This Pricenomics feature about the mysterious business side of ghostwriting is fascinating:
Jerrold Jenkins, president of a publishing services firm that has ghostwriters on staff, describes ghostwriters as falling along four tiers. The lowest tier, which his company rarely hires, are found on massive freelancing websites like Elance and earn $5,000 to $15,000 for a book. Writers at the next level have some book experience that earns them $15,000 to $30,000. These ghostwriters sign nondisclosure agreements promising to never reveal that they worked on a book. Only scrupulously honest clients thank the ghostwriter for his or her “valuable contribution” in the acknowledgements.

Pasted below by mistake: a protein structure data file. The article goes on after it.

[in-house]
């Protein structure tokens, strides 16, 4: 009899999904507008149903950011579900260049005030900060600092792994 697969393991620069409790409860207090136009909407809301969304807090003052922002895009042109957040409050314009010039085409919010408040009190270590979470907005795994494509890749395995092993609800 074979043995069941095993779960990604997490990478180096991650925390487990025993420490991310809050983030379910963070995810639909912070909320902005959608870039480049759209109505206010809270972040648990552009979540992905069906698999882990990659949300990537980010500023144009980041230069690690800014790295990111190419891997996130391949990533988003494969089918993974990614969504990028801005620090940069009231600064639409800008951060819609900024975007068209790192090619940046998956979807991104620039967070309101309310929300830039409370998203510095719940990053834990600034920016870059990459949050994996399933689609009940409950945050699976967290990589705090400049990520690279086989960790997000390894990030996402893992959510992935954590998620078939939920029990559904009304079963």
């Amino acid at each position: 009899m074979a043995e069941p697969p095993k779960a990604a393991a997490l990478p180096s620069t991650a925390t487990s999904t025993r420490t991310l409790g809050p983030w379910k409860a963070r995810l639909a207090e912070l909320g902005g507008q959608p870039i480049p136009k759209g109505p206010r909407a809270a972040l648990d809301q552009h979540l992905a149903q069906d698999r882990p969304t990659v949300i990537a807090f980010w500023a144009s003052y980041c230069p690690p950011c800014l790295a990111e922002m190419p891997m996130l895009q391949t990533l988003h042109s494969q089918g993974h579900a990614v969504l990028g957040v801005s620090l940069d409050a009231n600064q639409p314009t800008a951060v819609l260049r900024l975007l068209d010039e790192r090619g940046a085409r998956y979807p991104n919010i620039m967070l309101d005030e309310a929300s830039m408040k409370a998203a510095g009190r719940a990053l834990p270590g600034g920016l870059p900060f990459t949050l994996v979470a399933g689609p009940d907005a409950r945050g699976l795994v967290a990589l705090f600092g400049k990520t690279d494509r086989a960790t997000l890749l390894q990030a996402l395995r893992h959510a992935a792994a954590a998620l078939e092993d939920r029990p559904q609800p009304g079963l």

Excellent ghostwriters who may have even written a bestseller earn $30,000 to $50,000 per project while a small elite with a track record of handling multi-million dollar memoirs command from $50,000 to more than a million. They may also receive a share of the royalties and writing credit.
It’s also a nice complement to yesterday’s NY Mag profile of Lean In ghostwriter Nell Scovell. Read them both! Contemplate a career change!
The only thing I’ve ever ghost-written is an article about candy in Iceland, and it was a nightmare, so I think you’d have to pay be a lot more than $50,000 to write your memoir (in case anyone is offering).